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I had by mistake pushed hundreds of commits from my local repo to a newly created github repo. How can I clean/remove all these commits on the remote repo so that github repo is clean as it was in the start? I would like also to lose history on those actions. I would like to do that without affecting my local repo.

I cannot delete the branch as it is the github master branch.

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If you're looking to completely reset the history, why not just delete the repo and recreate it? – Matthew Scharley Jul 27 '11 at 10:18
If it's a new repo, you could always just delete it and push again with the proper commits. – Clueless Jul 27 '11 at 10:19
well, yes. deleting it and recreating it is how I ended up. I just thought there is some smarter git way to clean it up. – Martin Jul 27 '11 at 12:47
@martin sometimes simpler is better than smarter:) – Andy Jul 27 '11 at 14:10

You could:

- git clone your github repo
- reset -hard an_older_commit (where you didn't have those huge files)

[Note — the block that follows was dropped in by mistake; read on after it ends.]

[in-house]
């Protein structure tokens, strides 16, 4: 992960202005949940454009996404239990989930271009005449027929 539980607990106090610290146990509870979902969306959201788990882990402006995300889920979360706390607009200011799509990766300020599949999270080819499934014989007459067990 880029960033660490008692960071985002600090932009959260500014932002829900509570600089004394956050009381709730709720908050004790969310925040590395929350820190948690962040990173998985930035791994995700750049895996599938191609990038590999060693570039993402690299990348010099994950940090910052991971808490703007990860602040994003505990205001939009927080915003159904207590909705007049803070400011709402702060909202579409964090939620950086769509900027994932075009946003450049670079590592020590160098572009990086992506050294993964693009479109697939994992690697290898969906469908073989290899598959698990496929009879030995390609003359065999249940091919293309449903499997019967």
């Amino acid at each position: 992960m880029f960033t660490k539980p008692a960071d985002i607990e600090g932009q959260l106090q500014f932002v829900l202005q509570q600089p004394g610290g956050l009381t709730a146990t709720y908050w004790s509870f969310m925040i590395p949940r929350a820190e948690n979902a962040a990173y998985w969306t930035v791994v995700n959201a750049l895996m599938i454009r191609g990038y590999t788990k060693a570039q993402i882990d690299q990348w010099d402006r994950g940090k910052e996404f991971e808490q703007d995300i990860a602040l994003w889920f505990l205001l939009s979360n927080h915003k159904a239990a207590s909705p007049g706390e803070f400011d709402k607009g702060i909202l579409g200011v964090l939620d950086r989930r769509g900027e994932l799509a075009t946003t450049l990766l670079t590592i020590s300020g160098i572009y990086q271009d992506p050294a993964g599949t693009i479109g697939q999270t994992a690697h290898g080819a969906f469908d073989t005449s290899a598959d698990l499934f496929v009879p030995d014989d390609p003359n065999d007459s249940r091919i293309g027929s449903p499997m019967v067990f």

- git push --force origin master

That way:

  • Your initial local repo isn't affected (and you can fix it in order to not push again those files)
  • your remote (GitHub) repo doesn't see anymore those commits with the huge files in it.
  • GitHub will run a git gc on its side periodically, cleaning completely the unreferenced files.

However the OP Martin mentions:

how can I do reset --hard to the position before the first commit ever?
i.e. I would like to get the repo empty not to rollback to a previous commit

In that case, create a new local repo, make a first small commit, and push --force that commit.
More generally, I always try to have a first small initial commit on master branch when creating a repo, in order to be able to get back to a minimal commit, or to start a new branch (for an unrelated development effort) from said minimal commit.

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how can I do reset -hard to the position before the first commit ever – Martin Jul 27 '11 at 10:44
i.e. I would like to get the repo empty not to rollback to a previous commit – Martin Jul 27 '11 at 10:45
@Martin: I have edited the answer to address your point. – VonC Jul 27 '11 at 10:57
+1 for small initial commit. I always did a git add . && git commit but this variant is better! – eckes Jul 28 '11 at 9:22

For example, to force the branch master at the remote origin to have undo until the commit with the id 123456 you should do

git push -f origin 123456:master
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